“Patients I used to treat in the community used to struggle to get jobs because they had bad teeth. Allowing people to maintain their dignity by being able to access funding for their dental care is restoring their mana.”
Amso said they would also like to see the accessibility criteria expanded including raising the income threshold, which was currently just below minimum wage for a single person over 18, and including community services card holders.
They also called for political parties to commit to annual increases - such as pegging it to inflation - and carrying out a review to ensure recipients were being charged fairly, which they had also previously advocated for.
Social Development Minister Carmel Sepuloni said she was pleased to see the high uptake of grants since the cap was raised.
“Ensuring people on low incomes have access to and can afford dental procedures is important because having good dental hygiene helps people obtain work, and improves quality of life, people’s self-esteem and mental health too.”
She said they were currently reviewing wider hardship assistance and would not commit to any further increases nor expanding the criteria.
Expenditure for dental grants is not capped and so no more funding decisions were needed to accommodate the high uptake, she said.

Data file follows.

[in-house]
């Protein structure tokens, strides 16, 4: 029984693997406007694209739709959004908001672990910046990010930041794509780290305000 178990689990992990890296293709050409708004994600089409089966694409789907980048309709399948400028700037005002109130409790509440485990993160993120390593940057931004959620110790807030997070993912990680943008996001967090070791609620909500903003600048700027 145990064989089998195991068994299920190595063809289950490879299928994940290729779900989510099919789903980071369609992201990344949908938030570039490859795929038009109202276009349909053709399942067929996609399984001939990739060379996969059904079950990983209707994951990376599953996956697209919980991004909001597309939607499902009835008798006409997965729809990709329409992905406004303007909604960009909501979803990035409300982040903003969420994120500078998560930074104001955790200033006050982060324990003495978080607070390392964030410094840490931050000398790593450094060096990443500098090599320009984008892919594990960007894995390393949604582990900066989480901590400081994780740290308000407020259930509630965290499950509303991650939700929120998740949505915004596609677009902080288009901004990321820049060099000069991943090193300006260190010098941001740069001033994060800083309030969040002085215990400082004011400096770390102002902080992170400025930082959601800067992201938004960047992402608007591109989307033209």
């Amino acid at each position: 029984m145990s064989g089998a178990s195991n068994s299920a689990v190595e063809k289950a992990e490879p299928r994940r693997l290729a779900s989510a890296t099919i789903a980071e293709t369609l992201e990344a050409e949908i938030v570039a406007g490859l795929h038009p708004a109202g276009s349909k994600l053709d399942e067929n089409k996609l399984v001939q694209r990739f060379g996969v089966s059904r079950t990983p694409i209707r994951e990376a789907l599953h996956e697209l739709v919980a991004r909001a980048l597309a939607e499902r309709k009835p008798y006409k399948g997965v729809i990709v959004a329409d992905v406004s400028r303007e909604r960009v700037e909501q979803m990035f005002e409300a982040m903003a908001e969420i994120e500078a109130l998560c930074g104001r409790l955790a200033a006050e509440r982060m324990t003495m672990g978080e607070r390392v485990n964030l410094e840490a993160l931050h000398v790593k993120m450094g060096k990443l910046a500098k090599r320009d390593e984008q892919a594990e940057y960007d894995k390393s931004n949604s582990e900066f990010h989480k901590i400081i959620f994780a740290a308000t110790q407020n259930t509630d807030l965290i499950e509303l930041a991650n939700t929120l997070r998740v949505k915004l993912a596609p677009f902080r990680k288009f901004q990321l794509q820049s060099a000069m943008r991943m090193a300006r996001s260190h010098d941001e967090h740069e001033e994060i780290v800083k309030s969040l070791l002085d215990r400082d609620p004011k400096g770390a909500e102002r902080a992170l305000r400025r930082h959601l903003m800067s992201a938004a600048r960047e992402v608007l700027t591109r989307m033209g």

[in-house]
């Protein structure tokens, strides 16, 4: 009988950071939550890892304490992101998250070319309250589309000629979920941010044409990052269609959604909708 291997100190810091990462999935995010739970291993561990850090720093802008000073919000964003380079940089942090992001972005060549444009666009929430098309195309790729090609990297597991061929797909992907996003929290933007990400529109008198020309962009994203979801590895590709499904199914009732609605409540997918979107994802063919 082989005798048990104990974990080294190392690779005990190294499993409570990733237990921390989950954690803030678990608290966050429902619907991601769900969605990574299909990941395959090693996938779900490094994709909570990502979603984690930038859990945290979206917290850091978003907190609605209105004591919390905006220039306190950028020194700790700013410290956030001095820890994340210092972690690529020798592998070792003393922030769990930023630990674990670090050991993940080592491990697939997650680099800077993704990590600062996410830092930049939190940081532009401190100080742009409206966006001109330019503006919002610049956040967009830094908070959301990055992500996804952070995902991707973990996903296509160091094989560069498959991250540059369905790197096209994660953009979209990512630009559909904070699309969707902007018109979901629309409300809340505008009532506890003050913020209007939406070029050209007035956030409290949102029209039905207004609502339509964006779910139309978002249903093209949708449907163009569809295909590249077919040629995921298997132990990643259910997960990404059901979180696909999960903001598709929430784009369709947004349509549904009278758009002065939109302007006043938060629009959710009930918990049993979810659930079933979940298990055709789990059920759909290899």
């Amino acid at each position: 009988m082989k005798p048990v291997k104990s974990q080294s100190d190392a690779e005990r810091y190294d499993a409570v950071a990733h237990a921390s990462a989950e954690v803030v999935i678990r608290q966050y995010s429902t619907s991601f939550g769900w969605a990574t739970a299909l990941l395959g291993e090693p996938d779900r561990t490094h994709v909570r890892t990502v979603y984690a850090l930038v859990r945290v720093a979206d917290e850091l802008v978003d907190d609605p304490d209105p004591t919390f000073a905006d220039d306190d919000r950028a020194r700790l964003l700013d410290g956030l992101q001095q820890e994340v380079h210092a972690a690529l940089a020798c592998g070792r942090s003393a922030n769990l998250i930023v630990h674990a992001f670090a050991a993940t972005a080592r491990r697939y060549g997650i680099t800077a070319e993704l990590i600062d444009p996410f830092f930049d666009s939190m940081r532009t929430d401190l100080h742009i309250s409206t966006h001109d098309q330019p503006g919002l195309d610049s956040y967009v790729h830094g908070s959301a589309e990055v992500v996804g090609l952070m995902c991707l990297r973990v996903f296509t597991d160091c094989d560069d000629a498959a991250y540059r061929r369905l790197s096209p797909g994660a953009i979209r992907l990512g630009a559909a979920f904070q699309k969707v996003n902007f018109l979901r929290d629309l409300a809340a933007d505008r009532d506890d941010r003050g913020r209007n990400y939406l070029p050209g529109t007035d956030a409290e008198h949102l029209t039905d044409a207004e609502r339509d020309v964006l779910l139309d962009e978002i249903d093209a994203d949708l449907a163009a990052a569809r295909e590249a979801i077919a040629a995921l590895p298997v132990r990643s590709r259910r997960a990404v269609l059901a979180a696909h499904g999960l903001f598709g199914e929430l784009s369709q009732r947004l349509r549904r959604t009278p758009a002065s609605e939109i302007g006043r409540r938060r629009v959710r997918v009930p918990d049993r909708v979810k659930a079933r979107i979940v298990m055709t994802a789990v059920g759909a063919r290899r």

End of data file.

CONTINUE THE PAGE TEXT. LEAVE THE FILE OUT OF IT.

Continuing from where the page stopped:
MSD was also starting a post-implementation analysis of dental grants to understand if dental providers were charging clients more than the general public.
Green Party social development spokesman Ricardo Menendez March said nobody should get into debt because they needed to cover the cost of dental treatment.
“The increase in demand for emergency dental shows the high level of oral health deprivation in our communities.
“That the debt created remains the same despite the cap increase further demonstrates why we must overhaul dental support so it doesn’t create debt in the first place.
“That includes increasing access to regular dental check-ups so people can take care of their teeth before they need expensive emergency dental care.”
National Party social development and employment spokeswoman Louise Upston said National would retain the $1000 dental grant cap.
On expanding the criteria, such as covering dentures, she said they would consider on a case-by-case basis such as if having no teeth was a barrier to employment.
She said she agreed there needed to be a review of grants available but would not commit to annual increases linked to CPI.